Courtsey US LBM

The landscape of US LBM is rapidly changing. Since December 2020, the Buffalo Grove, Illinois–based specialty building products distributor has completed more than 20 acquisitions, bringing the company to approximately 460 locations across the United States.

During the same period, the company has identified customer pain points—long cycle times and high labor costs—and pivoted to provide prefabricated solutions, adding more than a dozen components manufacturing facilities to its portfolio.

BUILDER spoke with US LBM president and CEO L.T. Gibson to learn more about the company’s approach and plans for components manufacturing, its growth strategy, and its short-term outlook for the construction industry.

BUILDER: The company has added more than a dozen components manufacturing facilities to its portfolio over the past year. What was the catalyst for investment and expansion in this category?

Gibson: We’re focused on continuous improvement as an organization, and we apply those principles to how we engage with our builders, who are looking to us for solutions to reduce cycle time, better manage their costs, and address labor challenges, all of which are addressed by prefabricated structural components.

As evidenced by our recent acquisitions and greenfield expansions, we see a lot of interest in components in the Sun Belt states, and we were already strongly positioned with components in the upper Midwest and in key markets in the Northeast. There are still some pockets of the country where stick framing remains prevalent, but, with the continued labor challenges all over the country, we’ve seen greater interest in components now than ever before.

Our mix of growth in this category, both via acquisition and greenfields, is driven by our locally focused strategy. Our model and the reach of our local divisions and teams allow us to evaluate what the conditions are on the ground in our markets to determine if it makes sense for us to invest in a greenfield or if there is a local leader in component manufacturing that would be a strong partner for us.

Florida is a great example of this approach in action; we have Raymond Building Supply with truss capacity in the Fort Myers area, and we saw an opportunity to expand in that category in other markets in the state. In Miami-Dade in the southeast, we were able to acquire a strong manufacturing operation in Deco Truss. We didn’t see any acquisition fits for us to get into components in the Tampa and Orlando markets, so we invested in a new greenfield truss location that can serve both markets.

BUILDER: US LBM recently divested its Feldman Lumber, Rosen Materials, and Wallboard Supply Co. operating divisions. What factors influenced the company’s decision, and how does this move align with future plans?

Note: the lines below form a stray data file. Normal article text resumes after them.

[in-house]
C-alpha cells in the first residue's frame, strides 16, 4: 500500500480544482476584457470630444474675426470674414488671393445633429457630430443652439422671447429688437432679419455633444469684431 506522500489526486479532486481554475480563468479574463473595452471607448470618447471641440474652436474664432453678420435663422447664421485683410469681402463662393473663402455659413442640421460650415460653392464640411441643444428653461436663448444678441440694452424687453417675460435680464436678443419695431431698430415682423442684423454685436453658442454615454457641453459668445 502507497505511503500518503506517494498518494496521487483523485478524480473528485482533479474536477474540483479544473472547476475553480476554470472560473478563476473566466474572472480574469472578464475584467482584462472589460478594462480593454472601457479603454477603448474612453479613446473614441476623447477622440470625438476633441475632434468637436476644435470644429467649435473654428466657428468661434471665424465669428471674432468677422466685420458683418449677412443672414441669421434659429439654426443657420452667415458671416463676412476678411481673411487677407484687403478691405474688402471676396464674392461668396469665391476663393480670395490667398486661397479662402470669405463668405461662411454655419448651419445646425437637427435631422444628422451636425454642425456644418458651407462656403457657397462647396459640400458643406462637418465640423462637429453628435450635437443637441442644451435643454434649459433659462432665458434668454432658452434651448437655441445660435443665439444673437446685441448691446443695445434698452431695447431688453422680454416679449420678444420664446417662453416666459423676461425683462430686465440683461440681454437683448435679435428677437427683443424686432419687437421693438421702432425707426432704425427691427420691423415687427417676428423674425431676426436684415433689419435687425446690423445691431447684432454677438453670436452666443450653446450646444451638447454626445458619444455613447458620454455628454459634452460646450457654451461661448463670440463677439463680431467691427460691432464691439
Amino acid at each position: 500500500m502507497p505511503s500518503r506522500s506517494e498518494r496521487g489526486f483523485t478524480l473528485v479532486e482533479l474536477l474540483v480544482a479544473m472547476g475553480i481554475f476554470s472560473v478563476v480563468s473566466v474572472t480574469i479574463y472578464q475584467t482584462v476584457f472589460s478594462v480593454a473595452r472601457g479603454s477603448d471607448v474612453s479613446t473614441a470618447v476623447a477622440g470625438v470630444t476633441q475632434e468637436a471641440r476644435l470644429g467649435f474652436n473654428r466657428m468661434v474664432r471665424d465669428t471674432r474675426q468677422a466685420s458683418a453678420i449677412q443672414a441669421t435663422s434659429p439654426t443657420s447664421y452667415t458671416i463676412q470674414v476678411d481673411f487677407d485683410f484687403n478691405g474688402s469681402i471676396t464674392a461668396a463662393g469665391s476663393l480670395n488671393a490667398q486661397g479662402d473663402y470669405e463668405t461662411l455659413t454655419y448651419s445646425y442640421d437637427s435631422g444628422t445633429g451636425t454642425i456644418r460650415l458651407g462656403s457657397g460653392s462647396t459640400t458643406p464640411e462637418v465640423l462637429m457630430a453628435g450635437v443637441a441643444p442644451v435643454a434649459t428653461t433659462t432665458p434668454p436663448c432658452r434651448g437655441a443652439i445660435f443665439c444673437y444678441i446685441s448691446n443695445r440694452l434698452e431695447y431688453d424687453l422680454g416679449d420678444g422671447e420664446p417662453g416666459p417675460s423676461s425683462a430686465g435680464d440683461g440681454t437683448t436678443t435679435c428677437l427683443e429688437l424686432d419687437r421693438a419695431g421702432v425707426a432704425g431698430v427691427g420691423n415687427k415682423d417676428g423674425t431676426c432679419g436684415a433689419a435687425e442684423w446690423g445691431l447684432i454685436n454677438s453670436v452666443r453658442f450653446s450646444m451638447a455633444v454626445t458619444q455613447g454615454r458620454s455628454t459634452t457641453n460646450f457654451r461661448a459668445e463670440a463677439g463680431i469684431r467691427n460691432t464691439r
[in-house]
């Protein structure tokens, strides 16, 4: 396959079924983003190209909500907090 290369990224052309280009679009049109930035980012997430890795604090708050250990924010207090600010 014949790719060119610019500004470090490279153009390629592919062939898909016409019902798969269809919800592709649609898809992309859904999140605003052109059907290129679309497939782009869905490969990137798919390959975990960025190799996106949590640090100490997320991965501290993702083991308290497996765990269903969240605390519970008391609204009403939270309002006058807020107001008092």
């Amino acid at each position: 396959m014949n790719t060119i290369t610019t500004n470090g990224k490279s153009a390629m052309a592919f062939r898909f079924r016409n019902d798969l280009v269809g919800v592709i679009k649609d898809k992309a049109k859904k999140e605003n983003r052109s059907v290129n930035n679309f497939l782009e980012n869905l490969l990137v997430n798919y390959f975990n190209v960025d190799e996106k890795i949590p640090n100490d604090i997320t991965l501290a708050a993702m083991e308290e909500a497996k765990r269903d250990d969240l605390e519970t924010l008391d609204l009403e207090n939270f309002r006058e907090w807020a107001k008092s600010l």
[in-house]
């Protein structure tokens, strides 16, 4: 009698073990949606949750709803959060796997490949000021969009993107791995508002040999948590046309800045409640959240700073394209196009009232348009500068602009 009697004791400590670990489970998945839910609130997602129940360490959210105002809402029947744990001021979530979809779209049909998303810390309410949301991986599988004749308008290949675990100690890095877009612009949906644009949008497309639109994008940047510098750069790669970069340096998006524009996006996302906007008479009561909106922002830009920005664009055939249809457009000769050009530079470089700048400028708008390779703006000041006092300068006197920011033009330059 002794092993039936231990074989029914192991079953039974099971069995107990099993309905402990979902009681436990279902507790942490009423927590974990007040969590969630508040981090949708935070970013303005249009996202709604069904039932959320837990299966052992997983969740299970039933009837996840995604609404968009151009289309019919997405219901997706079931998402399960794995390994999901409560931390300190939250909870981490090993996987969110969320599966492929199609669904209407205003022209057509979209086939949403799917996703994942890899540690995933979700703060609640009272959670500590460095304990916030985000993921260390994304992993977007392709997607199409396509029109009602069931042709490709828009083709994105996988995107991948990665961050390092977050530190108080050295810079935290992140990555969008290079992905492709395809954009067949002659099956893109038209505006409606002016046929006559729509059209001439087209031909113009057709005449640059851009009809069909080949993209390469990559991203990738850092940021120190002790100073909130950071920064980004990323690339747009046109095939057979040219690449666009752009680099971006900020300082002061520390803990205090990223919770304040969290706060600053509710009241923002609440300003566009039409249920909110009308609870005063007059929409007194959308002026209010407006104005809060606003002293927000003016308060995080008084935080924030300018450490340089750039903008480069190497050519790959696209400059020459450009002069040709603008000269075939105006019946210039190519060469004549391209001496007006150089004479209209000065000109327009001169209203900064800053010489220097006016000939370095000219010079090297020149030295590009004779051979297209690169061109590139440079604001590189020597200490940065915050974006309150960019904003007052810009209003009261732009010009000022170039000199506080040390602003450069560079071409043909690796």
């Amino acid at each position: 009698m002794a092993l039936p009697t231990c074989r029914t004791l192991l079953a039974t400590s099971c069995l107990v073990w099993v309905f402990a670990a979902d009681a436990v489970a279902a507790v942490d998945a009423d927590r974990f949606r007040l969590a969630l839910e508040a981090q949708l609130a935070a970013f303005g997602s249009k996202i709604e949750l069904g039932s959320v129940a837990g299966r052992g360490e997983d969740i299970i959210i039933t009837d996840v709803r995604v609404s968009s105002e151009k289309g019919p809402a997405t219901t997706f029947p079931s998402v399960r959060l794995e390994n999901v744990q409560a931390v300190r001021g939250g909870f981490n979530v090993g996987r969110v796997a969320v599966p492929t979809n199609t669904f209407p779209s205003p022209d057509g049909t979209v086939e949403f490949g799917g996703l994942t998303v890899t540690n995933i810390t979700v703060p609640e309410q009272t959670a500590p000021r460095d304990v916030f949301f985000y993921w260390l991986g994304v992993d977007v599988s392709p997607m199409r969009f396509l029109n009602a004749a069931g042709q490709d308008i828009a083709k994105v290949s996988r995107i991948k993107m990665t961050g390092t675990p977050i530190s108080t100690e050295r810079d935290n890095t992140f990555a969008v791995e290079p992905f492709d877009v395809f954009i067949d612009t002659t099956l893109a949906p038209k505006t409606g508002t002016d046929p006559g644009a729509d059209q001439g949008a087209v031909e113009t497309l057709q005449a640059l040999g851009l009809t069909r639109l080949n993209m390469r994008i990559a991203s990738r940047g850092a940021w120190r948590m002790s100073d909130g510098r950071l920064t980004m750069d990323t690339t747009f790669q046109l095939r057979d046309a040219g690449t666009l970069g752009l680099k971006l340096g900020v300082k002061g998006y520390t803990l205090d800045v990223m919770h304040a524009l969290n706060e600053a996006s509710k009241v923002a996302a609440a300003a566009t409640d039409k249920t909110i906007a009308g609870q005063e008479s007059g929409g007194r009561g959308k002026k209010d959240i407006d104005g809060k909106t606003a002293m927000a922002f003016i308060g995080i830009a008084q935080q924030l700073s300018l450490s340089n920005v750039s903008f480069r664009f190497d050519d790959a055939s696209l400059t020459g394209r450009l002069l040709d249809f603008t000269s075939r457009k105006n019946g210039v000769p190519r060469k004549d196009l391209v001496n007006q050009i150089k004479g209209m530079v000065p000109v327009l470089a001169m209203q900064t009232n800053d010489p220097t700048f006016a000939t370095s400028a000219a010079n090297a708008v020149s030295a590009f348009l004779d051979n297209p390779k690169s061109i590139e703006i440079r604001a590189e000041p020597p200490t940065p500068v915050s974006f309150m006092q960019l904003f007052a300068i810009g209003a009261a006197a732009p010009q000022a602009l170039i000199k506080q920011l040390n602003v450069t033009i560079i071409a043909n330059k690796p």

Gibson: We received several unsolicited inquiries regarding these divisions due to their performance and product mix, with heavy volumes of wallboard, acoustical ceilings, and steel framing, which align with the product focus of other industry distributors. The proceeds from the sale will only help to strengthen our already-strong financial position and allow us to continue to execute on our go forward strategies. Wallboard remains an important product in our portfolio mix and continues to be available at other US LBM divisions.

BUILDER: Since Bain Capital Private Equity acquired a majority stake in the company in 2020, US LBM has completed more than 20 acquisitions. Has the company’s growth strategy been informed by this transaction, and how is US LBM approaching future expansion?

Gibson: Our approach and strategy to acquisitions is the same as when US LBM was founded: partnerships with the best companies that are mutually beneficial. We want partnerships that expand our reach, either geographically or via a product or capability in an existing market, and also allow our new partners to grow and thrive through our support teams, strong supplier relationships, and wider network of divisions.

Bain has been a tremendously supportive partner to us over the past two-and-a-half-years, and that support has allowed us to partner with some larger companies, such as American Construction Source, Professional Builders Supply, and Foxworth-Galbraith. The larger acquisitions are obviously the ones that get a lot of notice, but we’ve made 20 other acquisitions over that time and those companies are incredibly important contributors to our long-term success.

BUILDER: How is US LBM responding to shifts in the market, and what is the company’s outlook for the construction sector?

Gibson: Our expectation is that construction levels will increase in the second half of the year, and, while we don’t anticipate a return to 2021 and 2022 levels this year, we’re very optimistic about the significant demand for new housing over the long term. It’s a challenging but also a very exciting time for us because we’ve created incredible opportunities for ourselves, and we’re working daily to ensure we’re ready to capture those opportunities when the market shifts upward again.

We want all of our stakeholders—our people, customers, suppliers, and communities—to emerge from this period stronger and well positioned to meet that increased demand. We’ve always been a company driven by continuous improvement. Right now we’re focused on investing in our people and operations and putting the technology, processes, and products in place to help everyone in our value chain become more efficient—from helping builders reduce cycle times and address their labor challenges to maximizing our footprint and logistics as well as training our people to be the workforce this industry needs for both today and tomorrow.